The play begins with Alcestis dying, and this happens pretty quickly. However, while Admentus and his household is in mourning, Heracles rocks up on his way to Thrace to complete one of his tasks. Now, hospitality is very, very important to the Greeks, and despite his mourning, Heracles is welcomed into the house and given guest quarters, however he is not told what is happening. Heracles finds out after speaking to a servant, and in appreciation for Admentus opening up his house, he goes and defeats death and brings Alcestis back to life.
Now, here is another instance of resurrection in Greek mythology. Here we have Heracles defeating death to bring someone back to life, however this differs from Christian mythology in that a second person steps in to overturn death, even though he is the son of Zeus. This is more like Jesus bringing Lazerus back to life as opposed to Christ returning from the dead. However we do see glimpses here of the concept of the son of God defeating death.
Admentus is truly a tragic character, probably one of the most tragic of the Greek heroes that I have read, though I note that it is Euripides that seems to use this the best. However, it does not end badly for Admentus, and his tragic flaw: his desire for a long life; does not truly bite him. In a way it causes division within his family, such as with the death of Alcestis and the fact that he drives away his father. Admentus is a truly selfish individual - what right does he have demanding the life of his father-in-law so that he might live longer. It does not work like that, and it seems that Euripides is in agreement.
This play is about death, pure and simple, and how death destroys relationships. We also get a glimpse into the mind of Admentus, as he mourns over the death of his wife. We see that despite his longer life it is no longer a life worth living and in fact he no longer wants to spend any time where he will be reminded of Alcestis' sacrifice. I guess the main reason he mourns so hard is not the futility and meaninglessness of death (as some Christians might suggest) but rather because the death came about through his own selfish desire to live longer.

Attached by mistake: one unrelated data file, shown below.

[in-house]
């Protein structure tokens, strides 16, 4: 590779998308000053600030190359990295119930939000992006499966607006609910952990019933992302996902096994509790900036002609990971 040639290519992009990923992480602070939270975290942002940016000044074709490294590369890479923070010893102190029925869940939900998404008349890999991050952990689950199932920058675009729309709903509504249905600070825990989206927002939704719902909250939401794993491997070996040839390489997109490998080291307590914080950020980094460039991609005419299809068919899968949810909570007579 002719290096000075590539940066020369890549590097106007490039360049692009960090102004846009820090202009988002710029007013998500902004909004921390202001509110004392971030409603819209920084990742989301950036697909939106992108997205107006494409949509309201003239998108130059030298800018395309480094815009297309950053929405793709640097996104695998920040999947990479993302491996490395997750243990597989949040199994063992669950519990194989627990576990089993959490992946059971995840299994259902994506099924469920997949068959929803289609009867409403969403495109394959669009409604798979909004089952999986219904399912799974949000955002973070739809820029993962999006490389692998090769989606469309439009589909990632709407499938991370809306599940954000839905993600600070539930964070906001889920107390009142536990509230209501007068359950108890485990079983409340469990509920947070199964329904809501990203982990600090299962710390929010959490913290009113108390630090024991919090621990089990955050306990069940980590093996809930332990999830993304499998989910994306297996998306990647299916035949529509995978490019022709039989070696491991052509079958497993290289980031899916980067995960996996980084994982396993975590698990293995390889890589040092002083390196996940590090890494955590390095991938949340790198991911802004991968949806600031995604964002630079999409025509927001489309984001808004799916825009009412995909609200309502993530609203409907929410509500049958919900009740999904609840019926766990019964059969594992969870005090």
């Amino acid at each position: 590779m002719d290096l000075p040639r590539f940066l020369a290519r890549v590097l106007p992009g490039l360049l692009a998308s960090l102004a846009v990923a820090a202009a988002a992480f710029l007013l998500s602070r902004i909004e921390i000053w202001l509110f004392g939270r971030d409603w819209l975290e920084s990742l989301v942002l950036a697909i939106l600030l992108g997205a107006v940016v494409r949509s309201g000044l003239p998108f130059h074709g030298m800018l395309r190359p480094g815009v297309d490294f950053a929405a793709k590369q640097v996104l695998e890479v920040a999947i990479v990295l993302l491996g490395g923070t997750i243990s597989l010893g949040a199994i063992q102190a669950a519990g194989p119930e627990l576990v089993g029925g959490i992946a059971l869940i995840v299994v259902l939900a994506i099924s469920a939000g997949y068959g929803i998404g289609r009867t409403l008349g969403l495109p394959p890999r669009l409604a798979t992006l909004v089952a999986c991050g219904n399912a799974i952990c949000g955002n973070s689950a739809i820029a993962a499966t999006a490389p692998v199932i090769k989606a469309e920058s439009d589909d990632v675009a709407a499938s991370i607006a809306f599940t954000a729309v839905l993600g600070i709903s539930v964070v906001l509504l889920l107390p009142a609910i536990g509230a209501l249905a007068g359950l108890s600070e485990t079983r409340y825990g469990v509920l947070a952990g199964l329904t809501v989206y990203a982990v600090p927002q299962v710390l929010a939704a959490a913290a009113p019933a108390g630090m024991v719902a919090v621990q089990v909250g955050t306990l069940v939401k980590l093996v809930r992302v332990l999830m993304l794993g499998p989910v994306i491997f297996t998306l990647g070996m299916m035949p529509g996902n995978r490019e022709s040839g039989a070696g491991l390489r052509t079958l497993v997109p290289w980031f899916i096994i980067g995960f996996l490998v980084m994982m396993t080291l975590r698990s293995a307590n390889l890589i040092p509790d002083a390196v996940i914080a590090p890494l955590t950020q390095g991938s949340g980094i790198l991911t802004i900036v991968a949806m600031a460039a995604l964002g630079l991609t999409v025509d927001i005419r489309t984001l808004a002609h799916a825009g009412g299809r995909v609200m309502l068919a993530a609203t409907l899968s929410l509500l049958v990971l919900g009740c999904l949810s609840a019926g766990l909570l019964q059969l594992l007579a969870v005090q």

Yet he does not learn from this, and in fact he is rewarded for his selfishness. Okay, it is clear that the reward comes not from his own failings as a human being, but rather because despite his grief and mourning (though I doubt a psychologist would suggest that this is the natural grief process) he still fulfilled his duty towards his guest. Also, despite his lying to Heracles, Heracles still saw fit to reward him for his hospitality. Still, those last five pages where Alcestis returns from the dead, despite her no longer having a voice in the play, just does not seem to sit right. ( )